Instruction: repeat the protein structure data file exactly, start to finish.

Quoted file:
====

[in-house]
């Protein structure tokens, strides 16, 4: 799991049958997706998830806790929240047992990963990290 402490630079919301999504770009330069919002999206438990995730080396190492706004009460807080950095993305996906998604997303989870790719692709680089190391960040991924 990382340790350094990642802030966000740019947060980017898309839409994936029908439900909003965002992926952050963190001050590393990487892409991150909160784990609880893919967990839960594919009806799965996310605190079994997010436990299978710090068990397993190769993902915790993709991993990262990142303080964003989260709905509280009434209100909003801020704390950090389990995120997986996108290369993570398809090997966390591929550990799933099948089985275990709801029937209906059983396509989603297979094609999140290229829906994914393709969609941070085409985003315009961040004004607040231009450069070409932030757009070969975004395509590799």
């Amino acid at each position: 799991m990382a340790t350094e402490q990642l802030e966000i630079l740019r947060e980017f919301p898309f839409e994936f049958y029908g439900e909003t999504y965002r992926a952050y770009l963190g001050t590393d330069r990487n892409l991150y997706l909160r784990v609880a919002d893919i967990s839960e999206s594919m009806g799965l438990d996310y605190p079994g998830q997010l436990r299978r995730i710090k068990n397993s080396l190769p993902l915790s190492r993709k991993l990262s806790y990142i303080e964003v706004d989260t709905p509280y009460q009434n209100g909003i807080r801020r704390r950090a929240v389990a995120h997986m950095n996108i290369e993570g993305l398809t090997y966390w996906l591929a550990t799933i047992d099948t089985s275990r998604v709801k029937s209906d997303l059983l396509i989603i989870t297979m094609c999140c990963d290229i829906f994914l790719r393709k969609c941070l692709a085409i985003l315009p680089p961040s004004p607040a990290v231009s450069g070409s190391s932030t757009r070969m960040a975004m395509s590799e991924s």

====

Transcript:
[in-house]
């Protein structure tokens, strides 16, 4: 799991049958997706998830806790929240047992990963990290 402490630079919301999504770009330069919002999206438990995730080396190492706004009460807080950095993305996906998604997303989870790719692709680089190391960040991924 990382340790350094990642802030966000740019947060980017898309839409994936029908439900909003965002992926952050963190001050590393990487892409991150909160784990609880893919967990839960594919009806799965996310605190079994997010436990299978710090068990397993190769993902915790993709991993990262990142303080964003989260709905509280009434209100909003801020704390950090389990995120997986996108290369993570398809090997966390591929550990799933099948089985275990709801029937209906059983396509989603297979094609999140290229829906994914393709969609941070085409985003315009961040004004607040231009450069070409932030757009070969975004395509590799």
């Amino acid at each position: 799991m990382a340790t350094e402490q990642l802030e966000i630079l740019r947060e980017f919301p898309f839409e994936f049958y029908g439900e909003t999504y965002r992926a952050y770009l963190g001050t590393d330069r990487n892409l991150y997706l909160r784990v609880a919002d893919i967990s839960e999206s594919m009806g799965l438990d996310y605190p079994g998830q997010l436990r299978r995730i710090k068990n397993s080396l190769p993902l915790s190492r993709k991993l990262s806790y990142i303080e964003v706004d989260t709905p509280y009460q009434n209100g909003i807080r801020r704390r950090a929240v389990a995120h997986m950095n996108i290369e993570g993305l398809t090997y966390w996906l591929a550990t799933i047992d099948t089985s275990r998604v709801k029937s209906d997303l059983l396509i989603i989870t297979m094609c999140c990963d290229i829906f994914l790719r393709k969609c941070l692709a085409i985003l315009p680089p961040s004004p607040a990290v231009s450069g070409s190391s932030t757009r070969m960040a975004m395509s590799e991924s």